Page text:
Studies of a protein that fruit flies use to sense heat and chemicals may someday provide solutions to human pain and the control of disease-spreading mosquitoes.
In the current issue of the journal Nature, biologist Paul Garrity of the National Center for Behavioral Genomics at Brandeis University and his team, spearheaded by KyeongJin Kang and Vince Panzano in the Garrity lab, report how fruit flies distinguish the warmth of a summer day from the pungency of wasabi by using TRPA1, a protein whose human relative is critical for contolling pain and inflammation.
In earlier research Garrity's team showed that flies, like humans, sense chemical irritants with TRPA1, indicating an ancient origin for harmful chemical sensing. In 2008, the team demonstrated that this protein serves a second function in flies: sensing warmth.
Gentle warmth and nasty chemicals trigger distinct responses. How can both responses rely on the same sensor? The team has now discovered that there is an easy answer. Insects actually make two forms of TRPA1, one specialized for each task.
What is the significance of this new research?
Such TRPA1 specialization has implications for devising bug sprays and traps to combat the transmission of diseases like malaria, dengue and West Nile virus. "This work on TRPA1 can explain how blood-sucking insects like mosquitoes discriminate noxious chemicals, which repel them, from the warmth of a human, which attracts them," says Garrity. "By activating one kind of TRPA1 you might be able to deter mosquitoes from biting you, while activating the other kind of TRPA1 might lure mosquitoes to a trap."
These findings also have implications for understanding the way that human damage-sensing neurons work, explains Garrity. Since human TRPA1 is a drug target aimed at treating diseases such as asthma, migraines, and chronic pain, Garrity says it's important to understand how TRPA1 proteins operate.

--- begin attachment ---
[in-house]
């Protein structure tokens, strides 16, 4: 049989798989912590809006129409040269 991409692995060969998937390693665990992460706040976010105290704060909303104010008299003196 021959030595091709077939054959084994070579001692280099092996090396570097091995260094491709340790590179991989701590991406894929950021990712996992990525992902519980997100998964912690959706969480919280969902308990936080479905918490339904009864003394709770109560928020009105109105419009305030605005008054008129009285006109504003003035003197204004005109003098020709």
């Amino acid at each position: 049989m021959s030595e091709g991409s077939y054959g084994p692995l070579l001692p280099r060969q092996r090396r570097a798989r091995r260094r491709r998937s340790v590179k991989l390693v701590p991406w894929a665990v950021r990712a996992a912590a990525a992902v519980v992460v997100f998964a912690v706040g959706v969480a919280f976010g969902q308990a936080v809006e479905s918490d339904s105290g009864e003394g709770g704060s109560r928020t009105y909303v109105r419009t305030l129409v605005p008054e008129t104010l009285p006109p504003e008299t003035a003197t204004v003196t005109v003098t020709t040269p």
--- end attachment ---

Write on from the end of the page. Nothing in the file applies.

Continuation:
"Fruit flies are easy to work with in the lab and this lets us test hypotheses about how TRPA1 operates quickly and relatively cheaply." Says Garrity. "Fortunately, the function of TRPA1 seems evolutionarily ancient and conserved from flies to mosquitoes to humans, so one can gain insights of general biomedical relevance using flies."
"Untreatable chronic pain and insect-borne diseases are two major human health problems," says Garrity. "When you think about basic research translating into treatments to help people, work in these areas has tremendous potential for easing human misery."
The study was funded by the National Science Foundation, National Institute of Mental Health and the National Institute of Neurological Disorders and Stroke.
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